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Traffic Pakistan

Photo Credit – Aisha Linnea Akhtar

Not to long ago I was on the phone with a good friend and co-conspirator of mine — we were bouncing idea’s back and forth on potential ventures we could do aimed towards Pakistan. 3 years ago M.Ali had built a very neat traffic reporting service. This was a low tech version of traffic and incident reporting over text message, web & Twitter. Before we even knew there was such a thing ( later found out via Google about Waze) and Pakistan being a feature phone country by majority this made sense. Being pragmatists we named it ‘Traffic Pakistan’. The idea was simple, Pakistani roads are horrible and often get congested. With more cars and less roads it was highly likely you’d get stuck in a traffic jam somewhere around town. Other then the road conditions and massive amount of population, it was also highly possible (if you were in Islamabad [the Federal Capital City]) that a VIP/General/PM/Diplomat was passing through and the Police had shut off all roads within a 10 KM radius of the movement.

The first iteration of the solution — M.Ali built a Twitter parser that would look for tweets with #trafficislamabad #traffickarachi #trafficlahore #traffic(insert city) and reroute those to a website thus providing a ‘real time’ traffic update. An SMS server would run in parallel using the same # structure using our personal cell number. We gave people options on how they wanted to update and feed the data. We had plans.Big plans. I was going to get early users on it to get the data flow going. If it worked the next step was to get an SMS short code and enable the same # service over SMS. We were going to integrate our service or make it available on Pring. You as a user could then ‘subscribe’ to specific city/location/neighborhood updates and plan your route before the day started. You see Google Maps doesn’t have traffic updates for Pakistan and numerous ‘points of interest’ aren’t even on it. Yes.

It was a brilliant idea!
We ‘launched’ — which back then meant I emailed, texted, Facebook messaged all my Gmail contacts/Facebook Contacts and tweeted the living Jesus out of it. Nothing happened. It is UNBELIEVABLY hard to get all your Facebook/LinkedIn/Gmail/Twitter contacts to actually use something. I begged them. I pleaded. I offered chocolates and some of them agreed to start using it. They were intrigued and curious. But then it stopped. The only ‘updates’ on the site were from M.Ali. I was in Waterloo/Kitchener at that time so I couldn’t even tweet any updates even if I wanted to. That would just be false information and misleading. I checked. Every day. Every Morning. Every Night. The activity stream started looking bleaker and bleaker. Eventually even M.Ali stopped giving updates. Seemed like lost cause.

So we shut Traffic Pakistan down.

– – – – –

So where did we go wrong?

On the surface we had developed Traffic Pakistan as a solution to a problem we both had. We knew our friends had it. Our friends of friends had it. The technology was simple enough to be easy. The implementation was simple to be not intimidating. What we didn’t count for was the culture. Pakistan’s culture is not around crowd-sourcing and we’re not that tech savvy (Credit Cards are not the norm for various reasons). Our entire product was hinged on people being kind enough to take the time to send the update to help fellow commuters. We needed a strong, very strong community around the product or partner with the Traffic Police in respective cities. We did not have the cash to pay people to stand at various points around the city. We did not have enough cash to provide an incentive to the users to send updates. We could have gamified it but I doubt that would have worked.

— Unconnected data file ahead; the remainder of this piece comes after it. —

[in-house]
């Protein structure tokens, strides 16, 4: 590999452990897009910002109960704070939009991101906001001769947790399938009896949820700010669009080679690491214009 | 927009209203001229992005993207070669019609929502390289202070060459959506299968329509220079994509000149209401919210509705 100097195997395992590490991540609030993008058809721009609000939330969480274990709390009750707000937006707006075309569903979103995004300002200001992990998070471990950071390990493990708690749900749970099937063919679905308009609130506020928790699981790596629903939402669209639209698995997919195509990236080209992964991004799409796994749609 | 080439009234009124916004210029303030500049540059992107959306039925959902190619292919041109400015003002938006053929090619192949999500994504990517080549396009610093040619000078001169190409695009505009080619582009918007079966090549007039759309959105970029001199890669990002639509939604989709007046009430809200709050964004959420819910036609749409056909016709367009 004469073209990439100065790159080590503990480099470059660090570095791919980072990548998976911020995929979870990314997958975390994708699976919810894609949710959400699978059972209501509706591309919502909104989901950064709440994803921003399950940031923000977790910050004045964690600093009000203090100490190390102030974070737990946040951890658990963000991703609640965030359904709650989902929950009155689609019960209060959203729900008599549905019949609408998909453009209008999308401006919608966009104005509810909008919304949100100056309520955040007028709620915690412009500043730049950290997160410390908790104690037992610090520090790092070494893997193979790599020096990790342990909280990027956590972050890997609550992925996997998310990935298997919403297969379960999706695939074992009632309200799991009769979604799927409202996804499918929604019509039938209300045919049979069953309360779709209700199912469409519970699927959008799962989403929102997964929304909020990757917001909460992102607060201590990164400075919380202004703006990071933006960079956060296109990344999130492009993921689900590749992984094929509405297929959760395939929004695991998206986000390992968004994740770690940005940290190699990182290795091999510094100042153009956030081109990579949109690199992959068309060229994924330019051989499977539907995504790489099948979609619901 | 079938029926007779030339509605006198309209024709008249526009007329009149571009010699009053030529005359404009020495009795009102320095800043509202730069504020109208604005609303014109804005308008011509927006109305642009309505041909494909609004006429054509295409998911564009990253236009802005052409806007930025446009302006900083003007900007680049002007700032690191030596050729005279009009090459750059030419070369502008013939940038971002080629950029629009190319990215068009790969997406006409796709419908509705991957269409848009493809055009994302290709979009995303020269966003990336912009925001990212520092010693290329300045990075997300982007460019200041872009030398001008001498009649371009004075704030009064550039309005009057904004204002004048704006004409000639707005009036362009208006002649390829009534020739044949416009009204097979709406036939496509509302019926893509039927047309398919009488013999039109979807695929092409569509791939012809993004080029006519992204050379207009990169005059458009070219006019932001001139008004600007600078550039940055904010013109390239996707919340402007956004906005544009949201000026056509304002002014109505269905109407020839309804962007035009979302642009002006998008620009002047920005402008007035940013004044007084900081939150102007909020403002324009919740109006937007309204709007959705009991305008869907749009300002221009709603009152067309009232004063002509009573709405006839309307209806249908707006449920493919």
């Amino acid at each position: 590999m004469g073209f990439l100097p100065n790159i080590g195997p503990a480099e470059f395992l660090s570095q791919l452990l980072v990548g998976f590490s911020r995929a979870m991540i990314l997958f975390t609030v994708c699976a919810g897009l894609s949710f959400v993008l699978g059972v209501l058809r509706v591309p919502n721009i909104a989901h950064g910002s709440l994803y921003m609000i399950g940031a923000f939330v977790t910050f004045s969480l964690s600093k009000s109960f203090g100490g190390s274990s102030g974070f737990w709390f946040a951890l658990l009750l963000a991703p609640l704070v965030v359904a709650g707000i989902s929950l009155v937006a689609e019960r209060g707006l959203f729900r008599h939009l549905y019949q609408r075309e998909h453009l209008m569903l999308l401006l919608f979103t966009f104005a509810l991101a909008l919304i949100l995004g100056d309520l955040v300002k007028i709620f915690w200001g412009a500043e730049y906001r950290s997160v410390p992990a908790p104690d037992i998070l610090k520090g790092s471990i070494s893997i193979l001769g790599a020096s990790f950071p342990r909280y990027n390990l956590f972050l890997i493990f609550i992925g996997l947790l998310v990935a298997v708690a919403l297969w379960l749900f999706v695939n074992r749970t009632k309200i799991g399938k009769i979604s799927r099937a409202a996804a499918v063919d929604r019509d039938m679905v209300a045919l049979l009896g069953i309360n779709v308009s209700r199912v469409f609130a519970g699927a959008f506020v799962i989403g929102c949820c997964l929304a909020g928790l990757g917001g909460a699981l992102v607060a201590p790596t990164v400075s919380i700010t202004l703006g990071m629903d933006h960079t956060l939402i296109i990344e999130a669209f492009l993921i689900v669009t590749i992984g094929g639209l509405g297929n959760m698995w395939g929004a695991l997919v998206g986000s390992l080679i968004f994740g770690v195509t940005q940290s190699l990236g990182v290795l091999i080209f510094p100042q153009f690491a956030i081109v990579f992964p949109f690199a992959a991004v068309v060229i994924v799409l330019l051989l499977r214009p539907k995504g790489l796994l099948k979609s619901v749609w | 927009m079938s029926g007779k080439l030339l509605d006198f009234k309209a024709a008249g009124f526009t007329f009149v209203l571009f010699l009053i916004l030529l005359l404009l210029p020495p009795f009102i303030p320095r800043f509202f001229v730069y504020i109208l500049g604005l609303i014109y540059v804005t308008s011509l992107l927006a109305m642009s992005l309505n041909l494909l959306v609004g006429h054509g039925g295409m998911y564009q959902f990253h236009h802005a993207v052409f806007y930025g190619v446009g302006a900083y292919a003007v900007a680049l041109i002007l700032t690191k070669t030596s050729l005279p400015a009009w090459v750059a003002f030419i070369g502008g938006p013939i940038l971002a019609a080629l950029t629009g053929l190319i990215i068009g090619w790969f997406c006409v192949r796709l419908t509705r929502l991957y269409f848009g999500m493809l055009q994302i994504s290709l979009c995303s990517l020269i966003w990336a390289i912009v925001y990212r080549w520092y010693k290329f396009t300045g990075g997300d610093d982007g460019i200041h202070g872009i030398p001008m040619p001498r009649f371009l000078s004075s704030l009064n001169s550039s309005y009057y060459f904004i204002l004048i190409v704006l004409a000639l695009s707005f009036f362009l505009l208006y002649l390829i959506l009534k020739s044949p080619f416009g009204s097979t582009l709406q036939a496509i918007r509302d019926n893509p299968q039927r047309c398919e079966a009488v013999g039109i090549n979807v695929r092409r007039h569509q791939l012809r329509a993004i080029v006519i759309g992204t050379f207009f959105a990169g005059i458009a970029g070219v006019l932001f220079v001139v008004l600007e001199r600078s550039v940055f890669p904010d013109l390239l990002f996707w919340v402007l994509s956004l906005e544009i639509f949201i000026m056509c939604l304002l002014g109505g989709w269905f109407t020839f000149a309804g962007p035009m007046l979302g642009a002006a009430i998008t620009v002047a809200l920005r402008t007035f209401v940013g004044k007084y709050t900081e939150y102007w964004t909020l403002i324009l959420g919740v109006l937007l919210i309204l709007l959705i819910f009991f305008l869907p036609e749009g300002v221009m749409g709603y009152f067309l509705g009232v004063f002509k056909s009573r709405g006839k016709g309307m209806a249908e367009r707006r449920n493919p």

The other part of Traffic Pakistan relied on Twitter. Perhaps if the telecom companies had been kind enough to issue us a short code without making us jump through hoops and a tiny fortune we would have had something. Pakistan is not big on Tweeting except when Facebook gets blocked [which also spawns local Facebook clones]. There was some SMS to Twitter services that I used to use while in Pakistan and still new to Twitter in the early days. Twitter didn’t have a short code for Pakistan in those days.

But most of all we needed to partner with the local authorities to actually get the mass adoption. Since I was in Canada, there was only so much I could do while sitting here. I needed to be there, on the ground, knocking doors, calling, setting up meetings, driving the marketing/adoption engine. There is only so much I can do over the phone/Google Docs/Gmail/Streak.

When Waze got acquired by Google, my first email was to M.Ali. Calling would have been awkward, it was past midnight there. With a heavy heart, I wrote something about the acquisition and how ‘it could have been us & Traffic Pakistan’. Calm and reasonable as he is, Ali simply said that could never have been us. We had a long way to go but that proves that our product had some legs.

A recent Facebook update by M.Ali regarding ‘Islamabad Highway being blocked’ due to protests against a recent bombing in Peshawar prompted me to revisit Traffic Pakistan. As for the status update by Ali — I cheekily commented ‘Brought to you by Traffic Pakistan’ in tribute to what could have been or what it might be.

Afterthought
Recently I read about Karachi Police using their extensive man power and a SMS short code for the same purpose.
We are working on reviving the Traffic Pakistan service. If you are from Pakistan and would like to be part of it — please follow us @trafficPakistan.

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